SG News (Straits Times)

R&A keeps open mind on British Open status

By March 22, 2020 No Comments
Irishman Shane Lowry fears the virus pandemic could scupper his defence of the British Open this year.

Irishman Shane Lowry fears the virus pandemic could scupper his defence of the British Open this year.

LONDON • Golf’s governing body the R&A said on Thursday that it is hoping both the men and women’s British Open, to be held in July and August respectively, will go ahead as planned after the coronavirus pandemic brought world sport to a standstill.

The 149th Open Championship at Royal St George’s is scheduled from July 16-19 while the women’s British Open at Royal Troon is to be held from Aug 20-23.

The year’s first two Majors – the Masters (April 9-12) and the PGA Championship (May 14-17) – have already been postponed because of the virus, along with several US PGA and European Tour events.

“We have some time before we start building the infrastructure at both venues and so we are keeping the scheduled dates in place for The Open and Women’s British Open at this point,” R&A chief executive Martin Slumbers said in a statement.

“We recognise that this is a rapidly changing situation and we will keep everyone informed of any changes to our plans.

“These are difficult times but we are bearing in mind our responsibility for what’s right for golf and most importantly for society.”

Globally, the Covid-19 disease caused by the virus has infected more than 245,000 people and over 10,000 have died.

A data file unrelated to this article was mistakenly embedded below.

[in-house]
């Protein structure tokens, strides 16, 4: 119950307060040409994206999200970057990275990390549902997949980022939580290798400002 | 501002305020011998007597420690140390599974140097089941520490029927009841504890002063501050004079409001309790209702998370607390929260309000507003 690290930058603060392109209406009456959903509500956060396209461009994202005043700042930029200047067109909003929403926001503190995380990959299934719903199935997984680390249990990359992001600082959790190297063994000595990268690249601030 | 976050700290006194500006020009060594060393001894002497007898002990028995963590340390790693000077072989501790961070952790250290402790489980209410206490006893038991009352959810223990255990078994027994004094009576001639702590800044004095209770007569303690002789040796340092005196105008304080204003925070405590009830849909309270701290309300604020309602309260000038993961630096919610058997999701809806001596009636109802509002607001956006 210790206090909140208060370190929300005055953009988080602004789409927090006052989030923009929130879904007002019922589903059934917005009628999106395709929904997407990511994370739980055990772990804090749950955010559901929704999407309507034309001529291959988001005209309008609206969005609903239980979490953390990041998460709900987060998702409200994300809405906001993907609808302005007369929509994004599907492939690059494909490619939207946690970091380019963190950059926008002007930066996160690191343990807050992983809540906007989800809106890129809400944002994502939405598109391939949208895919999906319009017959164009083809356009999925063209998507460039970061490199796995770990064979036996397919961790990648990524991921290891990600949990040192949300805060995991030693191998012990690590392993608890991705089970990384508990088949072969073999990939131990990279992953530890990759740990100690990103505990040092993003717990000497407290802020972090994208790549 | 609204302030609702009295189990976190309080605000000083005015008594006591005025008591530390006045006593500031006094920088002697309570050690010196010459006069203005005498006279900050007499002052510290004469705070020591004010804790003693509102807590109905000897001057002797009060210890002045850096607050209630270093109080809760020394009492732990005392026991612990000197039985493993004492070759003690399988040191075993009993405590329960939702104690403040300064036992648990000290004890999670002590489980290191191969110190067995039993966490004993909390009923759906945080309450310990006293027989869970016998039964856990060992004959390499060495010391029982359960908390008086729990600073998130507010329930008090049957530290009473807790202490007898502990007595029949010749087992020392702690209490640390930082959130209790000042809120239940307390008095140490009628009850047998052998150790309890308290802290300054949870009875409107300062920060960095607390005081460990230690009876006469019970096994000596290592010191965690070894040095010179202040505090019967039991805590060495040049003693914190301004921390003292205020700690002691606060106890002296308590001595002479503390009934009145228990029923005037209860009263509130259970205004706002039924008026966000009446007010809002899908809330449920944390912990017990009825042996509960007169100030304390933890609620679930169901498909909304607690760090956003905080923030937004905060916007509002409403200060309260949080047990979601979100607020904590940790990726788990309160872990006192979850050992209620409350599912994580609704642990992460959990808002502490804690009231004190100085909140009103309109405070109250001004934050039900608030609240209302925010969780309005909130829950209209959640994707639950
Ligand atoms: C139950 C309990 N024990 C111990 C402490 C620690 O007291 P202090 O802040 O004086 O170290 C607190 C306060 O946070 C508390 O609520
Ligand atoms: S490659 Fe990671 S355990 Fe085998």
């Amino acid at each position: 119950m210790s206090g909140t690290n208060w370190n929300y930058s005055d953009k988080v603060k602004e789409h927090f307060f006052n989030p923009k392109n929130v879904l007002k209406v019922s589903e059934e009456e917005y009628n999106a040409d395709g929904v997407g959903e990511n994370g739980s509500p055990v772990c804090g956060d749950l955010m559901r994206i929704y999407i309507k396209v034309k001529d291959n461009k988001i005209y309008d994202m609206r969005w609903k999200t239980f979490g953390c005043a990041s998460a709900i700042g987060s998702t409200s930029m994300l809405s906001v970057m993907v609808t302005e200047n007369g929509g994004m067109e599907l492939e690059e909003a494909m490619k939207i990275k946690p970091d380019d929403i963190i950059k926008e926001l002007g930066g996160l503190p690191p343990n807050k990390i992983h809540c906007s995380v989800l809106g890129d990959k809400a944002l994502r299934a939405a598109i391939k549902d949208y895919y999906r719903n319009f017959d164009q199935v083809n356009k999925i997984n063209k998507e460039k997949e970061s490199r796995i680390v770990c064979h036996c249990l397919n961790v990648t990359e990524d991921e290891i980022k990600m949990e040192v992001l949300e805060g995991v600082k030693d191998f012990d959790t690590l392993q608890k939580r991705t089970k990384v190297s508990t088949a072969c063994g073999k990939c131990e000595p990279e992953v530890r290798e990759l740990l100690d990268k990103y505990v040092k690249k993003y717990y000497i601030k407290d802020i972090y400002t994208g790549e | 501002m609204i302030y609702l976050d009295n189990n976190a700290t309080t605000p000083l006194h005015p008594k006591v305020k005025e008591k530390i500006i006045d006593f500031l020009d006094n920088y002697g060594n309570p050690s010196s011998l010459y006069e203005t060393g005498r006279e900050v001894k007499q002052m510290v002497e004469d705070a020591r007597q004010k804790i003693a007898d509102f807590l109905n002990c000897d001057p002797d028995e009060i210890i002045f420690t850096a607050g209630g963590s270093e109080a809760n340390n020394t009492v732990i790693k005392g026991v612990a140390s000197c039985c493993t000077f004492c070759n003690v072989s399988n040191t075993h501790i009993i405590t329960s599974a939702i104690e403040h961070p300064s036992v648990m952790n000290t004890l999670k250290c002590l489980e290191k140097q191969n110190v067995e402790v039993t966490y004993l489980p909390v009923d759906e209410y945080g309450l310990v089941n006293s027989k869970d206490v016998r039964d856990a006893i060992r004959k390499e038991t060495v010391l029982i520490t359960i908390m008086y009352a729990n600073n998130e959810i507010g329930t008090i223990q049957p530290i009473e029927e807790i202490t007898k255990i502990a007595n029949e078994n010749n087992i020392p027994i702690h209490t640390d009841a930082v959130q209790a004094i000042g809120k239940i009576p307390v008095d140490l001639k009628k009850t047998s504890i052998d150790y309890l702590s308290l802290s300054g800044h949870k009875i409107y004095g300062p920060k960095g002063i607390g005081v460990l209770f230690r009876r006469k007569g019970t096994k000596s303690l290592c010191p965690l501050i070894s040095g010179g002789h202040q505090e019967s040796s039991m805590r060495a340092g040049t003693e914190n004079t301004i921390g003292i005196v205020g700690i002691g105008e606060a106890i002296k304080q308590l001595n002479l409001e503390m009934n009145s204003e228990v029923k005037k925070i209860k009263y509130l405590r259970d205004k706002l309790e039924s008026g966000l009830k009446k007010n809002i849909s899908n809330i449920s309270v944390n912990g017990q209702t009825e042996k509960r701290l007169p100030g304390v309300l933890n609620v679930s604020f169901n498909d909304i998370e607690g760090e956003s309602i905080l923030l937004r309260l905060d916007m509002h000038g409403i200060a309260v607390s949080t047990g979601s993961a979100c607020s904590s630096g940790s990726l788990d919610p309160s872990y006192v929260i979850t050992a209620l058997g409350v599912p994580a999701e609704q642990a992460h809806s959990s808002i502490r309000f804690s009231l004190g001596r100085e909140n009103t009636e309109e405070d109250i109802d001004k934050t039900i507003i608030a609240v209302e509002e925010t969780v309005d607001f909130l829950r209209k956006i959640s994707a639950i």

The United Kingdom has more than 3,200 confirmed cases and over 140 deaths.

Concern that the jewels of the British sporting summer will be threatened by the coronavirus is increasing, with heightened uncertainty over Wimbledon as well.

The tennis Grand Slam is still planning to stage the championships from June 29 to July 12, unless the government’s emergency measures dictate otherwise.

However, it is understood the All England Club, which has been under contingency planning since January, has a growing realisation the unprecedented pandemic could scupper its centrepiece.

While a decision is not expected until next month, training for ballboys and ballgirls has been put on hold, in line with government advice.

There is almost no wriggle room to move it to later – unlike the French Open, which was controversially moved from May 24-June 7 to Sept 20-Oct 4.

Even if the Tokyo Olympic Games were to be postponed, insiders are playing down the chances of Wimbledon being rescheduled in August, given the nights will be drawing in and the continuing uncertainty over the pandemic.